You can blame the coaches, the players and the decision-making. The at the worst possible time of year.
The Ravens just picked the wrong day to have a bad game.
If they had played as poorly as they did Saturday night against the Cincinnati Bengals or the Washington Redskins, they might have won, but instead they lost, 28-12, to the Tennessee Titans in the AFC divisional round.
In the days since the train wreck, there has been a lot of blame, most of it directed at coach John Harbaugh and his staff.
I can’t defend Harbaugh or the decision by his offensive coordinator, Greg Roman, to switch the Ravens from a running team to the pass-happy San Diego Chargers of the 1980’s.
The Ravens were clearly outcoached. But there is more to the Ravens’ defeat than just coaching errors.
In sports, sometimes the best team doesn’t always win a one-game playoff or a championship series. For those of us old enough to remember, we can go back to 1969, when the New York Jets upset the Baltimore Colts in Super Bowl III, or when the New York Mets beat the Orioles in the 1969 World Series, four games to one.
In the Colts’ loss to the Jets, Baltimore was favored by 18 points, but New York pulled off what many still consider the greatest upset in NFL history. The Ravens entered Saturday’s game as the most balanced team in the league and were favored by as many as 10 points by some sportsbooks.
And they fell apart in the great meltdown.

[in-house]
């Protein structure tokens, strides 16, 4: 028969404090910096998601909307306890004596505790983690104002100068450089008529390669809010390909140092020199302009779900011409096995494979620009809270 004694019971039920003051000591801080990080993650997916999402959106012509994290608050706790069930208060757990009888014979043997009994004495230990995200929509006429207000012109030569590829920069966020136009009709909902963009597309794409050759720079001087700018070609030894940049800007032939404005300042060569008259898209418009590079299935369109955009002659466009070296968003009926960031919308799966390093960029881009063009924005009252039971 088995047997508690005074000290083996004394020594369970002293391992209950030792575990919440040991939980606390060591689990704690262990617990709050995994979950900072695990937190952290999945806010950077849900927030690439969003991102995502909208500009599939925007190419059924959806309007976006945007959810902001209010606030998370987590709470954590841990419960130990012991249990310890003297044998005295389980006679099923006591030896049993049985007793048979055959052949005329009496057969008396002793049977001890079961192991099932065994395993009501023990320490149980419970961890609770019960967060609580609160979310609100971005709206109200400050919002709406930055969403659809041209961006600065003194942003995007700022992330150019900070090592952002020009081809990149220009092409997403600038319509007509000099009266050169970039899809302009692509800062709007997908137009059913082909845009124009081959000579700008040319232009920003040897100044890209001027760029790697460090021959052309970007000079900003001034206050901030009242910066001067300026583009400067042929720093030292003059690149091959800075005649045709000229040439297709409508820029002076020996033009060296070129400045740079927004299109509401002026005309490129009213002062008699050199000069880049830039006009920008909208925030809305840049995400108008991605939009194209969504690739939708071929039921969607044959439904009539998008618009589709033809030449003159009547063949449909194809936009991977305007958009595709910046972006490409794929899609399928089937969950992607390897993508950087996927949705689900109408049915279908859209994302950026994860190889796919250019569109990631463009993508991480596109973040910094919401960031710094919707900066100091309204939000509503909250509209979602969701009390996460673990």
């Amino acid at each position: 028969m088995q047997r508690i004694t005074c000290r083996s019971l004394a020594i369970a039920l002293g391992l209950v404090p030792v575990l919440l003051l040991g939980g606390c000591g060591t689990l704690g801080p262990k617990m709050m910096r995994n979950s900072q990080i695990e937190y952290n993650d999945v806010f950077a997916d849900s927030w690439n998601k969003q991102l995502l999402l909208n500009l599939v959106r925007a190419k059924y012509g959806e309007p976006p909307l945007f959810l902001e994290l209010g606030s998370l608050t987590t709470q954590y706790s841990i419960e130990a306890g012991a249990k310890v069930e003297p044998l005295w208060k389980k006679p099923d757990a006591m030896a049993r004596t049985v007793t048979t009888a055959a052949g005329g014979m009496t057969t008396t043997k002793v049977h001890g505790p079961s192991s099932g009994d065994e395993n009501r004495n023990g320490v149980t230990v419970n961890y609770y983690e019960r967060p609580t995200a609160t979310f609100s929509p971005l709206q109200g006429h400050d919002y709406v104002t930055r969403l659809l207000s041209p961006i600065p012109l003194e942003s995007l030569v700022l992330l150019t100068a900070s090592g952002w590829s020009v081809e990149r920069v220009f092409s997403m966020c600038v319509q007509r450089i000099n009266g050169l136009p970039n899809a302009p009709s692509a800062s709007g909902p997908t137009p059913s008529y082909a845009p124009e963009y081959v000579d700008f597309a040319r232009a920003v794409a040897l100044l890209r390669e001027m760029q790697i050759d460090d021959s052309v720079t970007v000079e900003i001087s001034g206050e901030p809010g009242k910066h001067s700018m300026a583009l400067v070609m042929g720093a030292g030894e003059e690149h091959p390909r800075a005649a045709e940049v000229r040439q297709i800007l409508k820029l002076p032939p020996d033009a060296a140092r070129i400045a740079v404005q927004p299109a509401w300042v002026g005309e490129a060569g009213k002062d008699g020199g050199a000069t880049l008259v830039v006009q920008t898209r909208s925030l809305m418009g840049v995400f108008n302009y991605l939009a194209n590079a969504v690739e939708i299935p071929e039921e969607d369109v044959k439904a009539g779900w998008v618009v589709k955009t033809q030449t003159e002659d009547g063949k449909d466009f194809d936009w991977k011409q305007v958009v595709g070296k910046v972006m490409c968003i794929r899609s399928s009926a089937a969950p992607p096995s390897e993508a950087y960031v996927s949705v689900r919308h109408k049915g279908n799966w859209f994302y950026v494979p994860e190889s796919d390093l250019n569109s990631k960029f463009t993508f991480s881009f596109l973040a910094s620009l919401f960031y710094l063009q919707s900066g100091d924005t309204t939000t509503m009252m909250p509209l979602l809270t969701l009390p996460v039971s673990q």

Did history repeat itself nearly 50 years later?
By midday Sunday, both Harbaugh and Roman had to be asking themselves why they had abandoned the run so quickly. The Ravens had the best rushing attack in league history, yet halfbacks Mark Ingram II and Gus Edwards carried the ball a combined nine times for 42 yards.
Ingram had a calf injury and his contributions were going to be limited, but Edwards gained 19 yards on his first carry. Then, poof, he disappeared. The Ravens defended him better than the Titans.
I’ve seen this before. Roman did the same thing earlier in the year once the Ravens fell behind against the Kansas City Chiefs. It was clear that the Ravens were going to go pass-happy to open the third quarter Saturday despite only trailing 14-6 at halftime. In the second half, quarterback Lamar Jackson threw 37 passes compared with 22 in the first.
We can blame Roman, but Harbaugh is just as guilty. It’s his team and he could have ordered Roman to stop tossing the ball all over M&T Bank Stadium. Worse yet, Harbaugh was in a similar situation a year ago and waited too long to turn Jackson loose or insert quarterback Joe
Ravens coach John Harbaugh reacts after a Titans touchdown in the third quarter Saturday night at M&T Bank Stadium. The Ravens abandoned the run in favor of more passing.